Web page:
Loreto College’s English Department recently took their students to see The Duchess of Malfi at Shakespeare’s Globe in Stratford-upon-Avon. A Level English Literature student Grace, was inspired to write the following review:

The Duchess of Malfi (directed by Rachel Bagshaw) returns to Shakespeare’s Globe after ten years and we were all excited at the opportunity to see this landmark production. The play is being performed in the Sam Wanamaker’s Playhouse (based on a design of Blackfriars Theatre where Webster first showed the play) under only candlelight. This adds a real sense of authenticity to the production, something we could really appreciate from our seats in the pit, meaning that we were less than a metre away from the stage and so completely immersed in the action.

The play follows the Duchess of Malfi who is recently widowed, and who is remarrying despite her two corrupt brothers – Antonio and the Cardinal – declaring that she must not. The plot then centres around the brutal, bloody conflict that ensues when her remarriage is exposed.

Despite the historically accurate setting of the Playhouse, Bagshaw plays with the period by choosing costumes drawing on influences from the 20s, 60s and 90s with the Duchess in a golden flapper-style gown while her brother Ferdinand in an Italian designer suit. This anachronism is also evident through the props with scenes modernised; both Julia and Antonio carry guns at one point in the play, as well Ferdinand’s poniard not being a real knife but rather a tattoo.

Bagshaw describes the Duchess as a ‘quiet radical’, and this is perfectly captured by Francesca Mills. Unlike other versions, Mills leans into the comedic elements of the play, especially in earlier scenes such as when she is trying to ‘woo’ Antonio (Olivier Huband) as she adjusts her dress and awkwardly poses across the stage to get his attention. Mills demonstrates her range, however, as we move through the play, giving a haunting performance before her death leaving the audience both in awe of the character’s bravery and devastated by the loss of such a noble woman.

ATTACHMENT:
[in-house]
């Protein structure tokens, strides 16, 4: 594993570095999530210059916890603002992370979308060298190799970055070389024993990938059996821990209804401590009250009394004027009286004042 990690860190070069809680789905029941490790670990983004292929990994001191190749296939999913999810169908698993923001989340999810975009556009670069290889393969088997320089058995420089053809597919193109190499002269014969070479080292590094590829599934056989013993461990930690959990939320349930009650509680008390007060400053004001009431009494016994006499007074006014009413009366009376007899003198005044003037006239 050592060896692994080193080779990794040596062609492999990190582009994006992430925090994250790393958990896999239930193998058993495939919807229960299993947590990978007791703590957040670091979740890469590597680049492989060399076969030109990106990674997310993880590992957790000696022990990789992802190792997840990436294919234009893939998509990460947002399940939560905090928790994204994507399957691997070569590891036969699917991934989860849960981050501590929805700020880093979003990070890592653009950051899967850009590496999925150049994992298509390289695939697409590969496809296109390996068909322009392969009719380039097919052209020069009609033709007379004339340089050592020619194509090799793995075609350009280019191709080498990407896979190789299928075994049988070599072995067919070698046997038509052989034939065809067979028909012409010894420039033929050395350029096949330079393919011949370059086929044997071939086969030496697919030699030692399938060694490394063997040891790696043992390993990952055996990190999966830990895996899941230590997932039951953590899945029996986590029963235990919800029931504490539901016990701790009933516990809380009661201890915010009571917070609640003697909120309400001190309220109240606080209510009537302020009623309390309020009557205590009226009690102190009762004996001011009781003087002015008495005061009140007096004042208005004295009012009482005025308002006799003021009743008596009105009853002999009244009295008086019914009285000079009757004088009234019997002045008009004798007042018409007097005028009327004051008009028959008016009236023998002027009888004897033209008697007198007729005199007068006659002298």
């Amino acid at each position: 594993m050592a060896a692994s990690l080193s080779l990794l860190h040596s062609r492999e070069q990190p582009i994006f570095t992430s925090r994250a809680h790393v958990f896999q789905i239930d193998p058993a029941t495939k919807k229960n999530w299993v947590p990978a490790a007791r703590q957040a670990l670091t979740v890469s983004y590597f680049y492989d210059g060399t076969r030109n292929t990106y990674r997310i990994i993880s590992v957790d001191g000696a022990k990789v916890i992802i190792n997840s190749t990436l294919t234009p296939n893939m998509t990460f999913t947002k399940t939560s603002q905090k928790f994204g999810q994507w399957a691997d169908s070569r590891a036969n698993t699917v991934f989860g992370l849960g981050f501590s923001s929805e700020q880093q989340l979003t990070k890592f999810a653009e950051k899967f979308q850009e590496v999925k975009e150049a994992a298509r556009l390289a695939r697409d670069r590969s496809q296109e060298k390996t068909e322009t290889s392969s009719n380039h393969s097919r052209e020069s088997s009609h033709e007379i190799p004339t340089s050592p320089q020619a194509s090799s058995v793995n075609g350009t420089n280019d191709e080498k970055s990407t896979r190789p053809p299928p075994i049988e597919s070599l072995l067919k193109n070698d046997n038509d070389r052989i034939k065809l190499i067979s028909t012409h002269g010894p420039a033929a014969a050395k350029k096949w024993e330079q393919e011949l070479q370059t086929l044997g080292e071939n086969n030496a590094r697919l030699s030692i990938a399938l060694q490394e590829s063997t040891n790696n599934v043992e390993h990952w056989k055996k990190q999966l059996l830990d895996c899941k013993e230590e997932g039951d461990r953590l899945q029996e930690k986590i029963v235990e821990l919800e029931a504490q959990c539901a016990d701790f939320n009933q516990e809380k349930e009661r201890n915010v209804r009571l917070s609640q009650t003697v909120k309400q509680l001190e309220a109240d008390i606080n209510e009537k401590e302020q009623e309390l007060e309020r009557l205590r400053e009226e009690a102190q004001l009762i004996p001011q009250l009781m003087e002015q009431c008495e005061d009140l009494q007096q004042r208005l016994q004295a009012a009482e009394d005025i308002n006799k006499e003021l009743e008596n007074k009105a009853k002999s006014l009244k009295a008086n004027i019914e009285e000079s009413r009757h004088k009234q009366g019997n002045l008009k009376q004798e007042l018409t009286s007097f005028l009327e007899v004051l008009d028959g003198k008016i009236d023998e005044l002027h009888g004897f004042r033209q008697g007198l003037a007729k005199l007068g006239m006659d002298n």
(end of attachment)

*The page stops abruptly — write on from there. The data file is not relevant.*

One of the biggest changes to the play was the erasure of Delio (Antonio’s closest friend and confidant) with many of his lines instead going to Cariola (Shazia Nicholls) who gave an exceptional performance as the Duchess’ fiercely loyal lady in waiting. Instead of Delio’s final rhyming couplet to end the play, we finish with the Duchess’ daughter proclaiming that ‘These wretched eminent things leave no more dane behind ‘em that should one fall in a frost and leave his print in the snow: as soon as the sun shines, it ever melts, both form and matter,’ leaving us with a new society cleansed from the corruption of the tyrannical Malfi brothers.

The stagecraft was wonderful: whether it was the utilisation of the candles – constantly being adapted to the mood of each scene – or the projected lines across the wall of the play across the back wall of the theatre. This was incredibly helpful, especially for first-time watchers of the play or those unfamiliar with the language used. One of the best uses of the projector is when the Duchess is being tortured by madmen who had been placed around her house and across the stage the mad men’s ramblings are projected sporadically across the theatre increasing in speed until they all become white pixels melting the like ‘snow’ with its ‘prints’ being ever melted in ‘both form and matter.’

This is a fantastic reimagining of Webster’s work that really makes the misogyny of not only the Malfi society evident but also makes us reflect on the similarities to the world of the play in our own. I would wholeheartedly recommend this for students and theatre lovers alike.

Audiences sat in the stalls and balcony seats watch an actor dressed in a white suit performing.

Actors performing on stage.

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